The Urgency of Securitizing Disinformation


Why should Pakistan, of all things, securitize disinformation when there are countless other quagmires that the country is facing, like the devastating floods and the economic crisis? On 21st September 2022, Stanford Internet Observatory published a report in which it analyzed a suspended Twitter network, with more than one thousand accounts, likely originating from India. This network had three primary goals, one of which was to target countries of the region including Pakistan and China. A closer view reveals the following major thematic discourses targeting Pakistan:  

  • University student protests in Balochistan
  • Accused Pakistan of spreading information about the atrocities committed by the Indian army in Kashmir
  • Accused Pakistani soldiers of committing human rights violations
  • Pakistan is protecting terrorists
  • Pakistan is unsafe for Hindus and even Muslims
  • Abandoned Pakistani citizens in China during Covid-19
  • Criticizing women\’s rights in Pakistan

This time it is not even surprising because India has already been caught with its hand in the cookie jar when EU Disinfo Lab uncovered a hive mind of a well-coordinated network that has been involved in creating and propagating disinformation on a larger scale. There is, hence, an urgency to securitize disinformation. 

Disinformation, according to a basic definition, is “false, misleading, or incomplete information that is passed, fed, or confirmed to a targeted individual, group, or a country”. Unlike misinformation or fake news, disinformation is spread through a targeted campaign; it is deliberate, and that is why it is concerning. Daniel Abbott describes 5th generation warfare as “a war of information and perception.” In contemporary times, disinformation is mainly spread through cyberspace. Cyberspace is a digital playground and the new front for 5th generation warfare where disinformation is used to formulate perceptions.

Understanding the State and National Security

In order to understand how states securitize an issue, first, we have to understand what a state is. Throughout human history, the concept of the state has evolved continuously. The modern idea of the state is derived from the Westphalian notion of the nation-state which was given in the Treaty of Westphalia at the end of the Thirty Years War in 1648. Following were the main characteristics of this nation-state:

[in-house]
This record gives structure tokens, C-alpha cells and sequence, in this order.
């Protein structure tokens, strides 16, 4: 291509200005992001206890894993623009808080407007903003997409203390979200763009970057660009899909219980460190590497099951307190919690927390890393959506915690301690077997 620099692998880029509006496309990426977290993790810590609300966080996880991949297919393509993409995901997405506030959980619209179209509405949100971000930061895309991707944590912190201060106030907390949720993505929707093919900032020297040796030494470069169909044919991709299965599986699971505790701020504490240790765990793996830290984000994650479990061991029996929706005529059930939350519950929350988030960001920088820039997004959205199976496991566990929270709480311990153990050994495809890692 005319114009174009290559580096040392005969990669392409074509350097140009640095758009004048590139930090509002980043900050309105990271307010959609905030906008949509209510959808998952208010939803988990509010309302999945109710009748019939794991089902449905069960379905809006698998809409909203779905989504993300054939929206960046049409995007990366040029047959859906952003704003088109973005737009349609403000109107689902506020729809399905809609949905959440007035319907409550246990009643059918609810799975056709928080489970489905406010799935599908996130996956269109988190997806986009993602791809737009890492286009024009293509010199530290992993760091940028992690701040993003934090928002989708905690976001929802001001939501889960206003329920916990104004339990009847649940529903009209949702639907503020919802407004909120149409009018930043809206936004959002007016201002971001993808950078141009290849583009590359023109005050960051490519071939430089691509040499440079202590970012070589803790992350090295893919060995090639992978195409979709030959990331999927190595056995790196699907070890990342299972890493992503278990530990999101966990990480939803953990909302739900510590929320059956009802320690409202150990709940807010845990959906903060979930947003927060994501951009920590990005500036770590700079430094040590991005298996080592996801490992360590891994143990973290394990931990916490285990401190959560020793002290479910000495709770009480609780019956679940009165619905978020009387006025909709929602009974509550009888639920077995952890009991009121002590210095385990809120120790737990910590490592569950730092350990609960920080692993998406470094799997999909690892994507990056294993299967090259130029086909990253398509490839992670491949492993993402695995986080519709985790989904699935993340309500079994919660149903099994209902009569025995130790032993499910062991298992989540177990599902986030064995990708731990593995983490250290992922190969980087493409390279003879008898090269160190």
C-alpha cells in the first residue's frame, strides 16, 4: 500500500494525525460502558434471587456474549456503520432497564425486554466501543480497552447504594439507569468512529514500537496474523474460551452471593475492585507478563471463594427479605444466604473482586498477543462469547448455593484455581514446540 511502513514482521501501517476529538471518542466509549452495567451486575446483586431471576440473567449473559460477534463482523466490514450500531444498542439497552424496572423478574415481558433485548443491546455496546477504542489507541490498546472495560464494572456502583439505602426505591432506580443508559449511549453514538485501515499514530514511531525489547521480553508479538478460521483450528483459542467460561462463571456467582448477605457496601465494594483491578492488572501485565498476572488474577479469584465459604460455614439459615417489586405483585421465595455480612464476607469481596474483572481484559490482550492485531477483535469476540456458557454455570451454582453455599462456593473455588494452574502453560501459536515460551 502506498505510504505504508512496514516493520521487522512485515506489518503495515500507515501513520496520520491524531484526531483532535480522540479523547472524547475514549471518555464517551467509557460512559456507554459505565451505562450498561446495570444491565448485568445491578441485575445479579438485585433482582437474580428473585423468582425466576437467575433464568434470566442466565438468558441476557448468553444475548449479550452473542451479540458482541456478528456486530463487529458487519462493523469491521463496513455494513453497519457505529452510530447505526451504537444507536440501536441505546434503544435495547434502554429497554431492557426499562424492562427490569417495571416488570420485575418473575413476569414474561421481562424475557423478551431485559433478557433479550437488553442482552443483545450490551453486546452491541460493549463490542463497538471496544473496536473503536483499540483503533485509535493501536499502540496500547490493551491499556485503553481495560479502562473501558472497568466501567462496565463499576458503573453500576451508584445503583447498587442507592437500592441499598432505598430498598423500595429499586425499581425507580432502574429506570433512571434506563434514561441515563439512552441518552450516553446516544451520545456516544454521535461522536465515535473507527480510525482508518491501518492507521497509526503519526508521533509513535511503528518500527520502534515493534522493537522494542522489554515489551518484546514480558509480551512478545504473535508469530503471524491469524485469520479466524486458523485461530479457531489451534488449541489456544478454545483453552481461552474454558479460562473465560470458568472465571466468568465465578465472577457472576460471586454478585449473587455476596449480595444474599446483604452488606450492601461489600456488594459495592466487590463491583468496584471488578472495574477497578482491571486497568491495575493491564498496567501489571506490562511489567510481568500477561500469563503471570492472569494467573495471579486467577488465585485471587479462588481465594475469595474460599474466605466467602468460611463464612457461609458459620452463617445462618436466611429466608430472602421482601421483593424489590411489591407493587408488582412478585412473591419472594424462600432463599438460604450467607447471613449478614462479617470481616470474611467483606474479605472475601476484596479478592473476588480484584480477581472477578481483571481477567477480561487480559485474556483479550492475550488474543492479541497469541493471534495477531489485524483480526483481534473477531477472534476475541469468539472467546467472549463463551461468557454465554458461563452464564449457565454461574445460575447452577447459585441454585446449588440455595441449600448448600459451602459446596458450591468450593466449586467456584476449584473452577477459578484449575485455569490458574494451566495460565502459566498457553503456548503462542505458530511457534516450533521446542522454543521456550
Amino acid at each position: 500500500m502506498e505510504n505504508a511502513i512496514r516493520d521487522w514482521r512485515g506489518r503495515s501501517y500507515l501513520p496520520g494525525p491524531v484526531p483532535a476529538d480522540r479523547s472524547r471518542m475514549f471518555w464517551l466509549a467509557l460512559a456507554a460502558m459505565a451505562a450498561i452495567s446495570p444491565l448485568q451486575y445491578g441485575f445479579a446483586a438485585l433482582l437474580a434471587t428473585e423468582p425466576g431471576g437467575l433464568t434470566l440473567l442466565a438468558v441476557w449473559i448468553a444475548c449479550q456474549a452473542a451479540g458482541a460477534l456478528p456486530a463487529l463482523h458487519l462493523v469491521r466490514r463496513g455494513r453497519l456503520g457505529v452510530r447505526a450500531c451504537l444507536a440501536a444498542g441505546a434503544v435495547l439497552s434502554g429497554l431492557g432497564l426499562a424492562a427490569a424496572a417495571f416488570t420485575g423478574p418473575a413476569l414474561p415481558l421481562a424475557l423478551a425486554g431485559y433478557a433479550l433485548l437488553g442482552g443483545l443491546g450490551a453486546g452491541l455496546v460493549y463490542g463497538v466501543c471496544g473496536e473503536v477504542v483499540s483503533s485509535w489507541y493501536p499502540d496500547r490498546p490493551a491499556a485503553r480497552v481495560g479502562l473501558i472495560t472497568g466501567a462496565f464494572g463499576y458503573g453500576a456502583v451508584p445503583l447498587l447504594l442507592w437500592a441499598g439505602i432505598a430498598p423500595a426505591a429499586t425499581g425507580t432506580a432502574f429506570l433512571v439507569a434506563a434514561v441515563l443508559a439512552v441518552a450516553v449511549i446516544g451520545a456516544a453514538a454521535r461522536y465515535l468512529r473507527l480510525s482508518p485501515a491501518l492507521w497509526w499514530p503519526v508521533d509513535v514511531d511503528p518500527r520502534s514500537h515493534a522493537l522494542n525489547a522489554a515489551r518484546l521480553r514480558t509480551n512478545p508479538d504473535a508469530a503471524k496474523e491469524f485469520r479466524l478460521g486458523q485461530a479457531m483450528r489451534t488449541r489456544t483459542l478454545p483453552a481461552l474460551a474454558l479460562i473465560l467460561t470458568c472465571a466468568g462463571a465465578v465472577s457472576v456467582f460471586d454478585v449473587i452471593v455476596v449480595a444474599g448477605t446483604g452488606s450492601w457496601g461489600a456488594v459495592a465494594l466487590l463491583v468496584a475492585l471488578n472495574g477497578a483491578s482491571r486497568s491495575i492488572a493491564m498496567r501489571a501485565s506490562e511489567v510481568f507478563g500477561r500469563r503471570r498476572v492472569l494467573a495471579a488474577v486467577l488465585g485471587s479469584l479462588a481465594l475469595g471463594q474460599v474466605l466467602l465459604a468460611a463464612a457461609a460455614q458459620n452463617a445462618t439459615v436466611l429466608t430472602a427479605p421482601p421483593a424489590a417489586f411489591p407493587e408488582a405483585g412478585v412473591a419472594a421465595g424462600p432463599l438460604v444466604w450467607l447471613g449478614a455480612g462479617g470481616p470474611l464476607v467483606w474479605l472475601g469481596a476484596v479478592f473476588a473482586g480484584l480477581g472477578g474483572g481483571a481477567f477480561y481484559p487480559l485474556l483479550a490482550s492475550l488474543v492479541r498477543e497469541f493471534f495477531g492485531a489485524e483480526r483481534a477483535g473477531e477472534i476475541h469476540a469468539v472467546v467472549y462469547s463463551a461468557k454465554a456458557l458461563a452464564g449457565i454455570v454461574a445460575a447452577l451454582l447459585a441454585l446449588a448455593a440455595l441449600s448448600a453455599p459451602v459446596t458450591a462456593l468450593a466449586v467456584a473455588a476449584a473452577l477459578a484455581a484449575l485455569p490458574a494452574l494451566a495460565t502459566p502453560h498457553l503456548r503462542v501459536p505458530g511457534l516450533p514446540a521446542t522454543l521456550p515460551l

• Principle of Territoriality     
  • Principle of Sovereignty
  • Principle of Autonomy     

The modern state has almost all the characteristics of the Westphalian state. According to the Montevideo Convention which was signed in Uruguay in 1933, a state has the following characteristics:

  • Territory     
  • Population     
  • Government     
  • Sovereignty     

It is mandatory for a state to defend, at all costs, these basic elements that make up a state. This is how the concept of national security and securitizing an issue develops.

How Is Disinformation a National Security Threat?

Now that the four components of a state are well-established, it is easier to infer when an issue becomes a threat to a state. If any one of these components is compromised, then that becomes an issue of national security for the state. There are two categories of security threats, traditional and non-traditional. Traditional security threats endanger the essential components of a state, like territory and sovereignty. The constantly changing landscape of technology is resultantly changing the essence of traditional security.

Three decades ago, cyberspace and cyber security were not considered a threat to national security. Still, in the contemporary era, it is one of the most pressing concerns for a state. As technology developed, so did the speed and reach of falsehoods. Disinformation and fake news campaigns are some of the most prominent techniques used for this purpose. As one modern commentator observes, in the internecine conflict between Mark Anthony and Octavian that followed the assassination of Julius Caesar in 44BC:      

“[What followed] was an unprecedented disinformation war in which the combatants deployed poetry and rhetoric to assert the righteousness of the respective campaigns. From the outset, Octavian proved the shrewder propagandist, using short, sharp slogans written upon coins in the style of archaic tweets. His theme was that Antony was a Roman soldier gone awry: a philanderer, a womanizer, and a drunk not fit to lead, let alone hold office.”